This is Why I Would Not Read Farther:
1. An opening image that did not work.
2. Opened with rhetorical question(s).
3. The first line is about setting, not about story.
4. The first line’s hook did not work, because it was not tied to the plot or the conflict of the opening scene.
5. The first line’s hook did not work, because it was an image, rather than something that was happening in the scene.
6. Took too long for anything to happen (a critique, incidentally, leveled several times at a submission after only the first paragraph had been read); the story taking time to warm up.
7. Not enough happens on page 1
8. The opening sounded like an ad for the book or a recap of the pitch, rather than getting the reader into the story.
9. The opening contained the phrases, “My name is…” and/or “My age is…”
10. The opening contained the phrase, “This can’t be happening.”
11. The opening contained the phrase or implication, “And then I woke up.”
12. The opening paragraph contained too much jargon.
13. The opening contained one or more clichéd phrases.
14. The opening contained one or more clichéd pieces of material. (The most I counted in a single submission was 5.) Specifically singled out: a character’s long red or blonde hair.
15. The opening had a character do something that characters only do in books, not real life. Specifically singled out: a character who shakes her head to clear an image, “he shook his head to clear the cobwebs.”
16. The opening has the protagonist respond to an unnamed thing (e.g., something dead in a bathtub, something horrible in a closet, someone on the other side of her peephole…) for more than a paragraph without naming it, creating false suspense.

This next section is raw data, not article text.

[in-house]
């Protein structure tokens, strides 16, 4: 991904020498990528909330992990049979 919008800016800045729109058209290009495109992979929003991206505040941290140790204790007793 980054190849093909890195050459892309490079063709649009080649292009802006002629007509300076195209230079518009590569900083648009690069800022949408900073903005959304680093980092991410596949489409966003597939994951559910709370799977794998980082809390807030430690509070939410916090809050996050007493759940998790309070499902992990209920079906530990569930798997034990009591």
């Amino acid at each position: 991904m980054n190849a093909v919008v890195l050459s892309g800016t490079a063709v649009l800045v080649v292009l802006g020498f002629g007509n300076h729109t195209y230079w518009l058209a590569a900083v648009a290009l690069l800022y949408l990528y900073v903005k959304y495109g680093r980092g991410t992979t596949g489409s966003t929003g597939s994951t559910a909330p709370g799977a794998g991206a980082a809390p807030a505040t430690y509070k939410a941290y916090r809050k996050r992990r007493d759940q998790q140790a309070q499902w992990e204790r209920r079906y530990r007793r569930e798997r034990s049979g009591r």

17. The characters talk about something (a photo, a person, the kitchen table) for more than a line without describing it, creating false suspense.
18. The unnamed protagonist cliché: The woman ran through the forest…
19. An unnamed character (usually “she”) is wandering around the opening scene.
20. Non-organic suspense, created by some salient fact being kept from the reader for a long time (and remember, on the first page, a paragraph is a long time).
21. The character spots him/herself in a mirror, in order to provide an excuse for a physical description.
22. The first paragraph was straight narration, rather than action.
23. Too much physical description in the opening paragraph, rather than action or conflict.
24. Opening spent too much time on environment, and not enough on character.
25. The first lines were dialogue. (To be fair, only one of the agents, Daniel Lazar, seemed to have a problem with this.)
26. When the first lines are dialogue, the speaker is not identified.
27. The book opened with a flashback, rather than what was going on now.
28. Too many long asides slowed down the action of an otherwise exciting scene.
29. Descriptive asides pulled the reader out of the conflict of the scene.
30. Overuse of dialogue, in the name of realism.